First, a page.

425 o much they scorn the croud, that if the throng y chance go right, they purposely go wrong: • Schismatics the plain believers quit, nd are but damn'd for having too much wit. ome praise at morning what they blame at night, ut always think the last opinion right. 431 muse by these is like a mistress us’d, his hour she's idoliz'd, the next abus'd; "hile their weak heads, like towns unfortify'd, wixt sense and nonsense daily change their side. isk them the cause; they're wiser still, they say; nd still to-morrow's wiser than to-day. Ne think our fathers fools, so wise we grow; 'ur wiser sons, no doubt, will think us so. Once school divines this zealous isle o'erspread; 440 'ho knew most sentences was deepest read : ith, gospel, all seein'd made to be disputed, ad none had sense enough to be confuted: cotists and Thomists, now in peace remain, nidst their kindred cobwebs in Duck-lane. 445 faith itself has different dresses worn, lat wonder modes in wit should take their turné
oft, leaving what is natural and fit,
Some, valuing those of their own side or mind, still make themselves the measure of mankind: fondly we think we honour merit then, when we but praise ourselves in other men. 455 Parties in wit attend on those of state, and public faction doubles private hate. Pride, malice, folly, against Dryden rose, in various shapes of parsons, critics, beaux: but sense surviv'd, when merry jests were past; 460 for rising merit will buoy up at last. Might he return, and bless once more our eyes, new Blackmores and new Milbourns must arise: nay, should great Homer lift his awful head, Zoilus again would start up from the dead. Envy will merit, as it's shade, pursue; but, like a shadow, proves the substance true; for envy'd wit, like Sol eclips'd, makes known th'opposing body's grossness, not it's own. When first that sun too powerful beams displays, 470 it draws up vapours which obscure it's rays; but ev’n those clouds at last adorn it's way, reflect new glories, and augment the day.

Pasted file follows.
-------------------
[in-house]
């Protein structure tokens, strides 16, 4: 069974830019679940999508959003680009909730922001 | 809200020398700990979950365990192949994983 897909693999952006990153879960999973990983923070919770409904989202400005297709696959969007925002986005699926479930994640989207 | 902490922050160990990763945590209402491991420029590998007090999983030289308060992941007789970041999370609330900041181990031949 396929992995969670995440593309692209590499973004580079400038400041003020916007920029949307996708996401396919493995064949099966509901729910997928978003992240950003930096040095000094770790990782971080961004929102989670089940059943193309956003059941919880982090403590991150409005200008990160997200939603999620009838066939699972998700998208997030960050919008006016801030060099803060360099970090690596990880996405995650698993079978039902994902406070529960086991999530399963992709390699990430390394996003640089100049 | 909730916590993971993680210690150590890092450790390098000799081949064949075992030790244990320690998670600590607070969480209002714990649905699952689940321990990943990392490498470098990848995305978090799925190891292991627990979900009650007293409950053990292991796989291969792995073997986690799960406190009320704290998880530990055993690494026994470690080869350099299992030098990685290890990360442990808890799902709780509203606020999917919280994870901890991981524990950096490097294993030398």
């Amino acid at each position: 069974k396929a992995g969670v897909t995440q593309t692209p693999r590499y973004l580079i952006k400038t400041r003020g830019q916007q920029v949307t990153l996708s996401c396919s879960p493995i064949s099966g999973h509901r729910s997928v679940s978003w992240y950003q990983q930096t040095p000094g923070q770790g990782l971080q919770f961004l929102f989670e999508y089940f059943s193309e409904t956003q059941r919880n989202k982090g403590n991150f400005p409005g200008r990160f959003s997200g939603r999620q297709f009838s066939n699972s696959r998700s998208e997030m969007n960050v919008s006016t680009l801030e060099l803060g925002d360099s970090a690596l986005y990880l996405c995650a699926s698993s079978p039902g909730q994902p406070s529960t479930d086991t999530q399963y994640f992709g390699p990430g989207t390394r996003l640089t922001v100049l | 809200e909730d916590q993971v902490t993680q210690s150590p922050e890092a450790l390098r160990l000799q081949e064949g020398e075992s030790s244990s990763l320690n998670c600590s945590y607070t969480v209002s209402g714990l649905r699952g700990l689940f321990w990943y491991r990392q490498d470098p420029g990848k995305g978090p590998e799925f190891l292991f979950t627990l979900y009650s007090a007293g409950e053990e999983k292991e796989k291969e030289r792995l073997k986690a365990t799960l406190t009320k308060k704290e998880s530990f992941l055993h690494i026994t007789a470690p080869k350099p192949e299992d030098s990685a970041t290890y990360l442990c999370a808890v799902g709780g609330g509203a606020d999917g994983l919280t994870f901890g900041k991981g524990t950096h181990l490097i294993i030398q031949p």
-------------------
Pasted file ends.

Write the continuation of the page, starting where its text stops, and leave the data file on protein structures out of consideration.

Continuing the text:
Be thou the first, true merit to befriend; his praise is lost, who stays till all commend. 475 Short is the date, alas, of modern rhymnes, and 't is but just to let them live betimes. No longer now that golden age appears, when patriarch-wits surviv'd a thousand years; now length of fame (our second life) is lost, 48 and bare threescore is all ev’n that can boast;